And when I got home, people would pull out the letters and we would read them all over again.
Or they would write me, it could take months for a letter to find me, but the satisfaction of riping an envelope is like digging in to my favorite ice-cream.

In trade school, back in the '90 I hand copied EVERY thing on purpose, I took notes, got top grades and I still rememeber all of it.

What is the word on retaining digital reading v. paper?
I only read paper books, make notes, quote in journals, but I do enjoy the accessibility on-line. (just had to "look up" accesibility)
I truely appreciate to be able to access obscure articles.
If we only had paper we wouldn't have this discussion


Go Snail Mail, Cursive and all the others who wish to express them selves. (my cursive is BAD)
WIS


edit on 23-2-2015 by WalkInSilence because: word, word, words



posted on Feb, 23 2015 @ 07:30 PM
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I'm pretty sure I found the reason we more easily remember when we hand write than when we type on a computer.

The brain seems to remember from repetition and it takes so much damn time to write on a piece of paper that I have the time to say to myself 7-8 times every stupid phrase before it's finally on the old piece of paper...not to mention that paper has no CTRL+S, can't undo, can't erase, can't change the phrase structure afterwards unless you type it aaaall over again.

Hand writing also hurts my elbow like hell...but I agree that it's the best way to remember. That's why I hand write all important details when taking courses in little notebooks.


But I still hate handwriting.
edit on 23-2-2015 by theMediator because: (no reason given)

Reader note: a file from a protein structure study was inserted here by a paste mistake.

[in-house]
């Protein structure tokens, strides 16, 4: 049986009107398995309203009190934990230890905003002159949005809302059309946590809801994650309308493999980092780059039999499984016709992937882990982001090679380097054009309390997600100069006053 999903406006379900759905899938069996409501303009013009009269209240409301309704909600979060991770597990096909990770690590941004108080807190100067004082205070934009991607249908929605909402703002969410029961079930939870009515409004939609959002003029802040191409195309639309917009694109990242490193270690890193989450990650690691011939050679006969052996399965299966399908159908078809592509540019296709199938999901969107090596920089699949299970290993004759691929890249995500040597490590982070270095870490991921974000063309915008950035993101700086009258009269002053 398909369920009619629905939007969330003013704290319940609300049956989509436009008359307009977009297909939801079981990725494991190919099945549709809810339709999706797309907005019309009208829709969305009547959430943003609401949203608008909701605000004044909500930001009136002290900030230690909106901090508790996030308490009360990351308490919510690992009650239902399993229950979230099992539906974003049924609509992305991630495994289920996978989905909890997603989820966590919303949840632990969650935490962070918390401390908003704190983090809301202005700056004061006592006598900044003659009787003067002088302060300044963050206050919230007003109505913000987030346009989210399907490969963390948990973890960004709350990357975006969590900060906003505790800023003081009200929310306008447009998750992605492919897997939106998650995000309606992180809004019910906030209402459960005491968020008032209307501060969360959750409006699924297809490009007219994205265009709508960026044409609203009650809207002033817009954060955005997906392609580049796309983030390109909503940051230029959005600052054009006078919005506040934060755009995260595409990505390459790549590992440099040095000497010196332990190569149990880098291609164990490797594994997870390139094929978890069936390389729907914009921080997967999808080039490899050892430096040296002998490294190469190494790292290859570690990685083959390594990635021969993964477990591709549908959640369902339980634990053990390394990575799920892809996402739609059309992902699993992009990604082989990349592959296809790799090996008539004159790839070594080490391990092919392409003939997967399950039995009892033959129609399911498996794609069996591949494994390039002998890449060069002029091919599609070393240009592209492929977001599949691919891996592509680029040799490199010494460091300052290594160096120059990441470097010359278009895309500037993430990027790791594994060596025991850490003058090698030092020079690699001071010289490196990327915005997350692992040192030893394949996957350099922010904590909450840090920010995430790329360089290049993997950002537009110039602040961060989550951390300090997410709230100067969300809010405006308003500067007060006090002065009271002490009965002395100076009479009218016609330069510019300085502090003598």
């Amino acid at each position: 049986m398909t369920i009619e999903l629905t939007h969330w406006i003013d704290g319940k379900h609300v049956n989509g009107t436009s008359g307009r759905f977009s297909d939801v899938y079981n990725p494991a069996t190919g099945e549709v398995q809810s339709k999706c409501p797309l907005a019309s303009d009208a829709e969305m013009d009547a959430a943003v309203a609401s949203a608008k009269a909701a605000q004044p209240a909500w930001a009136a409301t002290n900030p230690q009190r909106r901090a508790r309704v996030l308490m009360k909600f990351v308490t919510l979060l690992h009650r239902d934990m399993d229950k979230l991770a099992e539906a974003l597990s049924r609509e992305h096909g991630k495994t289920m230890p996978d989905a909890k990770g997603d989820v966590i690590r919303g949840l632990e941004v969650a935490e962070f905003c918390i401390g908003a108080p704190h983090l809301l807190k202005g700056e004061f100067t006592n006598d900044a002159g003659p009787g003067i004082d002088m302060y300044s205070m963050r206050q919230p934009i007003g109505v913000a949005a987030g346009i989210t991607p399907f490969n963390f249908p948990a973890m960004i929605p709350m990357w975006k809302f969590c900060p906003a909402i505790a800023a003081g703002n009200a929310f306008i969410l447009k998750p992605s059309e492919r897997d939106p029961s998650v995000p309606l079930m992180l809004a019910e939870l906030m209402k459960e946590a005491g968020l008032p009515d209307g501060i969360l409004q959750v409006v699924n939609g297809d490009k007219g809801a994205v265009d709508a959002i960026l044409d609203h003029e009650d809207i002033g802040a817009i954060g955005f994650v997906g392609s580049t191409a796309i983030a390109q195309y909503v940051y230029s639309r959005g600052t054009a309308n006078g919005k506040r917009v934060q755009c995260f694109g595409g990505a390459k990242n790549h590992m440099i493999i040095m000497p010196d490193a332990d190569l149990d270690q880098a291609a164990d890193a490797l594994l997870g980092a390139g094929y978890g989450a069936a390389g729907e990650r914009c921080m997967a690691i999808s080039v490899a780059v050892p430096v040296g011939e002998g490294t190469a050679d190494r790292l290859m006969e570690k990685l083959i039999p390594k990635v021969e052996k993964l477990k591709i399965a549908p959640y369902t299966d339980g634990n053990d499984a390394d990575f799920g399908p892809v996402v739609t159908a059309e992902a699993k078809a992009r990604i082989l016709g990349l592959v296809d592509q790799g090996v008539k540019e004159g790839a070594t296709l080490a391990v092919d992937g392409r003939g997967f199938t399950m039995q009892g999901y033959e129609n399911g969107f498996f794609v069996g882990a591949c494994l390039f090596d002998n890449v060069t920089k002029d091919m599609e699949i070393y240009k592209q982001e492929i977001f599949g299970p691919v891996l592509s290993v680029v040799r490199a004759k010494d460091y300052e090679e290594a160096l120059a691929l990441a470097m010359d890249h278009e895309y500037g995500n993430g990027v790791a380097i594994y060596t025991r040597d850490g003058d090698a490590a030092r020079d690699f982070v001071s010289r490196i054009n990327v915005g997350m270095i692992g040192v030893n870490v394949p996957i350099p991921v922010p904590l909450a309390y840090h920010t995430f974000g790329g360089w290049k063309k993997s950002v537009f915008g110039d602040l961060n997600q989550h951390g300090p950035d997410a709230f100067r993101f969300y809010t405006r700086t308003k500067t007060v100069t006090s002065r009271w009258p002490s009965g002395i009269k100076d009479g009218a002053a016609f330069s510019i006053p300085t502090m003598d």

posted on Feb, 23 2015 @ 07:51 PM
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a reply to: WalkInSilence

You're welcome and thank you for participating with your very heartwarming and heartfelt thoughts. Rereading old letters that you can touch and know that that the person who wrote to you touched them too...that part of them still resonates in even long after they are gone...well there's a kind of connection there that digital just can't ever take the place of.



posted on Feb, 24 2015 @ 12:54 AM
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originally posted by: WalkInSilence

originally posted by: new_here



I got some paper and asked him to draw "dad" in bubble letters. He did it without hesitation. I asked him to draw 'bad' and 'dab' and ''pad.' He did this flawlessly.


Then I set those aside and asked him to WRITE dad and bad and dab and pad. You could see the stress come over him. The hesitation and doubt and fear of failure. He botched it.


Thank You New,
That was a fascinating story, I wonder if there is a therapy form that relates to your discovery.
It inspired me.
WIS


Thanks, WalkInSilence! It inspired me when it happened. I am still in awe of it, and honored to have shared the experience with that boy of 10. I've considered writing it up and submitting it to an educational magazine for teachers, or even something with more of a widespread audience, if anyone would publish it. I no longer thought of him as "learning disabled" (a horrible label anyway) and ever after saw him as "learning differently-abled" !

It's always been clear to me, that when kids (or anyone really) believe they can't... they never will. I love the phrase 'haven't done it yet' because it holds promise and hope... and Belief- that magic elixir of the mind!

P.S... I asked him to design the yearbook cover that year-- and he proudly presented me with an outstanding collage of schoolday images. And he 'drew' the school's name in Bubble letters, lol...

I hope he's still believing!



posted on Feb, 24 2015 @ 05:00 AM
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a reply to: TrueBrit

Looks okay that, flows, leans nicely, some attractive loops. I bet there's some interesting content in those too... PDF them and upload them!

I hope you see the funny side:

...with some running on to ten pages long

This I can believe TrueBrit!